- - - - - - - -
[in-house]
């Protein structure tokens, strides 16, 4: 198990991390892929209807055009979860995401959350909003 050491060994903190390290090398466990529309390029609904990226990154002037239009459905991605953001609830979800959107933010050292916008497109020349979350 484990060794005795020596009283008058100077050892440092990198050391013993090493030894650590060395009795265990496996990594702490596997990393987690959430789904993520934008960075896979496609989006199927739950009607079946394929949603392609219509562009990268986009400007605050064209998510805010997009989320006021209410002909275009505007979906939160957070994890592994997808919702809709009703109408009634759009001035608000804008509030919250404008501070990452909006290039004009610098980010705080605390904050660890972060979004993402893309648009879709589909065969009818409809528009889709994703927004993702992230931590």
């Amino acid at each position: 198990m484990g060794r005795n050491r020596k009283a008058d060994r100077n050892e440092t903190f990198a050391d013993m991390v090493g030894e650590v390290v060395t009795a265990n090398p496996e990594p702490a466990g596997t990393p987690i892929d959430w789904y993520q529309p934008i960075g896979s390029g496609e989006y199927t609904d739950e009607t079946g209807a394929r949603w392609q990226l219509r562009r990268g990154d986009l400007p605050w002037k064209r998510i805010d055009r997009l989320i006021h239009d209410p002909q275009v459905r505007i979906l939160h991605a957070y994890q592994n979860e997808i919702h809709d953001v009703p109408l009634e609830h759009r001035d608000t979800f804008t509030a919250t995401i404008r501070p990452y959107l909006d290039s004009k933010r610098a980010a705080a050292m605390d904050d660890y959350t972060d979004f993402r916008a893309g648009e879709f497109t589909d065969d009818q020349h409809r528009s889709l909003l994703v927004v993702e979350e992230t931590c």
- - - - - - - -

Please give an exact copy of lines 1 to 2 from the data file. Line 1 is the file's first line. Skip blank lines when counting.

[in-house]
């Protein structure tokens, strides 16, 4: 198990991390892929209807055009979860995401959350909003 050491060994903190390290090398466990529309390029609904990226990154002037239009459905991605953001609830979800959107933010050292916008497109020349979350 484990060794005795020596009283008058100077050892440092990198050391013993090493030894650590060395009795265990496996990594702490596997990393987690959430789904993520934008960075896979496609989006199927739950009607079946394929949603392609219509562009990268986009400007605050064209998510805010997009989320006021209410002909275009505007979906939160957070994890592994997808919702809709009703109408009634759009001035608000804008509030919250404008501070990452909006290039004009610098980010705080605390904050660890972060979004993402893309648009879709589909065969009818409809528009889709994703927004993702992230931590």